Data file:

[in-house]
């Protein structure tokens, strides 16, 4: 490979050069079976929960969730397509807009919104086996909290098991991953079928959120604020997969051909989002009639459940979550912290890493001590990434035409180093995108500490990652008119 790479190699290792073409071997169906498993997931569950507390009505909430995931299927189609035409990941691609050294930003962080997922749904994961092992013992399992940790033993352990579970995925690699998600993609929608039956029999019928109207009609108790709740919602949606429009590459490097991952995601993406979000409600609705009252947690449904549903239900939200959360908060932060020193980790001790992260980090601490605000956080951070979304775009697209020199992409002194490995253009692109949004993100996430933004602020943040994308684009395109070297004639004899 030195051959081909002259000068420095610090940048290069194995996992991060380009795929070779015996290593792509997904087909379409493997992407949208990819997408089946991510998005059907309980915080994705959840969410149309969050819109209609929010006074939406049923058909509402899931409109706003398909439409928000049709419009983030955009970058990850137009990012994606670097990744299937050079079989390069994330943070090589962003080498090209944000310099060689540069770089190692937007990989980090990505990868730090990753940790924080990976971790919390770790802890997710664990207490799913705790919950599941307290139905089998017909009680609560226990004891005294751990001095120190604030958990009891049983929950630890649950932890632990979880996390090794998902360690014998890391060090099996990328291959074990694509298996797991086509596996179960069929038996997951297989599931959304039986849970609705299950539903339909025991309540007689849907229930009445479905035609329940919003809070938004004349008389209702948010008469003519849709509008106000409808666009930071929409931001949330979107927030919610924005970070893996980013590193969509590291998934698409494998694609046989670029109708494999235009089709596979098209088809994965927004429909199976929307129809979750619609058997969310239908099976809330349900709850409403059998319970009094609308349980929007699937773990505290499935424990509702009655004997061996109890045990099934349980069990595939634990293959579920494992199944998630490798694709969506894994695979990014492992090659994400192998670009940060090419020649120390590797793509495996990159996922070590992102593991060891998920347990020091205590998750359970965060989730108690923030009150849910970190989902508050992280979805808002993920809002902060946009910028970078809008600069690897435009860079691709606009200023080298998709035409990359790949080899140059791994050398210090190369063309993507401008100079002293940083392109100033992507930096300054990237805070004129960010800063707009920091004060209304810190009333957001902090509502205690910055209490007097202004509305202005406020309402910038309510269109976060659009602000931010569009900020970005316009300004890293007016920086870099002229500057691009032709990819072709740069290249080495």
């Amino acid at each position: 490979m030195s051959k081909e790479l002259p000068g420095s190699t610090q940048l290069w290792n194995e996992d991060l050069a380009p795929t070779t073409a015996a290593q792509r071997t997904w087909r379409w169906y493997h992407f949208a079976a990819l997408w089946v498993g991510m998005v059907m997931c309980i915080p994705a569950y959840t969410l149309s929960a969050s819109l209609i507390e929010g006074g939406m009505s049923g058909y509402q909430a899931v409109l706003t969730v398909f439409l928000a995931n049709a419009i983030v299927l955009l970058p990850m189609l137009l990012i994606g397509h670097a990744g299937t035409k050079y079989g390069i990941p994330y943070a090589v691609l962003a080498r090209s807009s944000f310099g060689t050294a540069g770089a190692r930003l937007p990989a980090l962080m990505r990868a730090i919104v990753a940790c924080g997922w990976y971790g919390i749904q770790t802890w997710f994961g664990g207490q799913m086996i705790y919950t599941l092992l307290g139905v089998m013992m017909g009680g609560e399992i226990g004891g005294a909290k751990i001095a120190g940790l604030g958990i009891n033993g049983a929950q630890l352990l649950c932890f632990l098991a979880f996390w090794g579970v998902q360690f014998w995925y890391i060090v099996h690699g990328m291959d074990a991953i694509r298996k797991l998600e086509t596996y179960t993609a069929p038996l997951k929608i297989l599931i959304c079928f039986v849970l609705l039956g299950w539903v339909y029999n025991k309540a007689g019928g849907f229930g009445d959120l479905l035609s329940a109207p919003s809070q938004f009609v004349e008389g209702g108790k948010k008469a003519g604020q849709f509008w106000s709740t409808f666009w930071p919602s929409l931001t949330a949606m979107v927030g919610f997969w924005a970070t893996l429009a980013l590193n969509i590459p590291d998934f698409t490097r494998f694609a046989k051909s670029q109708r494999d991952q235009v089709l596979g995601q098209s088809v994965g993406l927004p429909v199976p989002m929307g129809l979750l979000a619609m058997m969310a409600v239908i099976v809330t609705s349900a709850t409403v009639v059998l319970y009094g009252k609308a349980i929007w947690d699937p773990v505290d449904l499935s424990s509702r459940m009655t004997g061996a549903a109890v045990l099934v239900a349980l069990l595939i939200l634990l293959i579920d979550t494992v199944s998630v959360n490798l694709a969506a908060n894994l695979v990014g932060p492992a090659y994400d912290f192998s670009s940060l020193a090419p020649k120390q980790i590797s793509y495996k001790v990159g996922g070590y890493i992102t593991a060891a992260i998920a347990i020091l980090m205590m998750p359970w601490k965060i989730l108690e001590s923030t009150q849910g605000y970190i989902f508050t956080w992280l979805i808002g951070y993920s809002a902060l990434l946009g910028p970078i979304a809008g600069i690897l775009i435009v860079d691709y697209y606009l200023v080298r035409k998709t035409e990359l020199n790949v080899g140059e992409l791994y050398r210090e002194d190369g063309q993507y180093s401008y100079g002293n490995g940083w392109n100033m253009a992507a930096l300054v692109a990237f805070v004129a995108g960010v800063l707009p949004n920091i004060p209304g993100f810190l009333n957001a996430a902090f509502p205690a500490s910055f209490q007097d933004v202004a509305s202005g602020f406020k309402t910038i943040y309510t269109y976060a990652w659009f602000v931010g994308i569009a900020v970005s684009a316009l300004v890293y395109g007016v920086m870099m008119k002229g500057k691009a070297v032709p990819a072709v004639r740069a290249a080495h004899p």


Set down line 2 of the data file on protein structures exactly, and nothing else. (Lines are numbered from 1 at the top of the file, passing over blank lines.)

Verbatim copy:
């Protein structure tokens, strides 16, 4: 490979050069079976929960969730397509807009919104086996909290098991991953079928959120604020997969051909989002009639459940979550912290890493001590990434035409180093995108500490990652008119 790479190699290792073409071997169906498993997931569950507390009505909430995931299927189609035409990941691609050294930003962080997922749904994961092992013992399992940790033993352990579970995925690699998600993609929608039956029999019928109207009609108790709740919602949606429009590459490097991952995601993406979000409600609705009252947690449904549903239900939200959360908060932060020193980790001790992260980090601490605000956080951070979304775009697209020199992409002194490995253009692109949004993100996430933004602020943040994308684009395109070297004639004899 030195051959081909002259000068420095610090940048290069194995996992991060380009795929070779015996290593792509997904087909379409493997992407949208990819997408089946991510998005059907309980915080994705959840969410149309969050819109209609929010006074939406049923058909509402899931409109706003398909439409928000049709419009983030955009970058990850137009990012994606670097990744299937050079079989390069994330943070090589962003080498090209944000310099060689540069770089190692937007990989980090990505990868730090990753940790924080990976971790919390770790802890997710664990207490799913705790919950599941307290139905089998017909009680609560226990004891005294751990001095120190604030958990009891049983929950630890649950932890632990979880996390090794998902360690014998890391060090099996990328291959074990694509298996797991086509596996179960069929038996997951297989599931959304039986849970609705299950539903339909025991309540007689849907229930009445479905035609329940919003809070938004004349008389209702948010008469003519849709509008106000409808666009930071929409931001949330979107927030919610924005970070893996980013590193969509590291998934698409494998694609046989670029109708494999235009089709596979098209088809994965927004429909199976929307129809979750619609058997969310239908099976809330349900709850409403059998319970009094609308349980929007699937773990505290499935424990509702009655004997061996109890045990099934349980069990595939634990293959579920494992199944998630490798694709969506894994695979990014492992090659994400192998670009940060090419020649120390590797793509495996990159996922070590992102593991060891998920347990020091205590998750359970965060989730108690923030009150849910970190989902508050992280979805808002993920809002902060946009910028970078809008600069690897435009860079691709606009200023080298998709035409990359790949080899140059791994050398210090190369063309993507401008100079002293940083392109100033992507930096300054990237805070004129960010800063707009920091004060209304810190009333957001902090509502205690910055209490007097202004509305202005406020309402910038309510269109976060659009602000931010569009900020970005316009300004890293007016920086870099002229500057691009032709990819072709740069290249080495």